Home » The First Parking Sensor Used Parts Nabbed From Polaroid Cameras

The First Parking Sensor Used Parts Nabbed From Polaroid Cameras

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A couple weeks ago, the Autopian’s partner company, Galpin Motors, announced a partnership with the legendary design and customizing firm, bb-Auto. I’ll admit, I wasn’t that familiar with what bb-Auto had done prior to this announcement, but once I looked them up, I was fascinated. In addition to the custom Porsches they’re best known for, they did some remarkable work on more humble cars, like Volkswagen Polos and Golfs, Mercedes-Benzes (okay, maybe not humble), Volvos, even a Cadillac Cimarron, of all things.

I’ve been wanting to write about them for a while now, but there’s a lot of cars and ideas to tell you about, and I found that trying to cram them all into one huge post just proved too, well, easy to procrastinate about. So, to force my ridiculous brain into actually getting something done, I decided to break this up into multiple posts about some individual cars and ideas, because there are many. And I’d like to start with a Volkswagen Rabbit/Golf Cabriolet that features so many forward-thinking electronic enhancements, things we take for granted now but were like impractical magic back in the 1980s. There’s one feature in particular I want to focus on, because it relies on parts from a Polaroid camera.

Vidframe Min Top
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Before we get into that, though, a little bit of bb-Auto history is warranted, I think. Rainer Buchmann started bb-Auto in 1973, with the original goal of modifying Porsches. The company would tailor cars to very specific customer tastes as well as building cars to fill niches that the actual manufacturers didn’t; for example, when Porsche didn’t offer a 911 Targa-bodied Turbo, Buchmann stepped in and took up the challenge that Porsche themselves avoided, and managed to build a 911 Turbo Targa when Porsche didn’t.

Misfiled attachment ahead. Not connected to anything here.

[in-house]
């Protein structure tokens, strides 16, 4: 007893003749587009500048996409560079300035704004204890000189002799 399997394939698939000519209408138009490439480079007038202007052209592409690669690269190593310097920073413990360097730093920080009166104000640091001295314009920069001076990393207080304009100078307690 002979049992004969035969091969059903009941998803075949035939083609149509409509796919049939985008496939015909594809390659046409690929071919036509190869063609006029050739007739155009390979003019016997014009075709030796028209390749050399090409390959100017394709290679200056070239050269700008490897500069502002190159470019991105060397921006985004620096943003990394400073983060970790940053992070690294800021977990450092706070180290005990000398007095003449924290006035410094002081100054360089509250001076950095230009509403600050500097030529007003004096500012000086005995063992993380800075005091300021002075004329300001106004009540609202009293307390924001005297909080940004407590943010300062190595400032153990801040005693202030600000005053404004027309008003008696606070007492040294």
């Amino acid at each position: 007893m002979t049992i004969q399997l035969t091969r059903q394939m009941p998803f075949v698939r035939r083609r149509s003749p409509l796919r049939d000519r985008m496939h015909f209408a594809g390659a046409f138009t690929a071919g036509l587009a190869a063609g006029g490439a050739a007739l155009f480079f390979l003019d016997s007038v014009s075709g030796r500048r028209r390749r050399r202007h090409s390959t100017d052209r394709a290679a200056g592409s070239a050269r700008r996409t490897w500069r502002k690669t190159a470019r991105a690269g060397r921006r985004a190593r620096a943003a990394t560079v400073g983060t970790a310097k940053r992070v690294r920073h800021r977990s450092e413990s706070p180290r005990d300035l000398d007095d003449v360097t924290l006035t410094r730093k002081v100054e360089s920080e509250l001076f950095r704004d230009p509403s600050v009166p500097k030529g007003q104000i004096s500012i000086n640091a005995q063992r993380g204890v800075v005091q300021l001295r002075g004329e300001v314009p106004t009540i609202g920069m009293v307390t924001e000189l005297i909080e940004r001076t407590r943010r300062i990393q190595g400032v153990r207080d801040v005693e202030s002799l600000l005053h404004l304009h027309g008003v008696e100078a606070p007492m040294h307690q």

Bbauto Group

Buchmann was also fiercely interested in automotive hi-fi systems and car electronics in general, and seemed to have a lot of fun cramming lots of speakers and audio equipment into cars long before high expectations for car audio became common.

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Dash Spkrs

The interest in car electronics lead to a lot of really fascinating innovations, including many that we take for granted today. And one in particular I’m especially fascinated by because it re-purposes a part from Polaroid cameras. bb-Auto and Polaroid seem to have had an interesting relationship; in 1976 bb-Auto converted a 911 coupé into a Targa, and painted it with Polaroid’s trademark rainbow stripes, and exhibited it to promote Polaroid at the Photokina European photography trade show. It’s perhaps the best known bb-Auto car: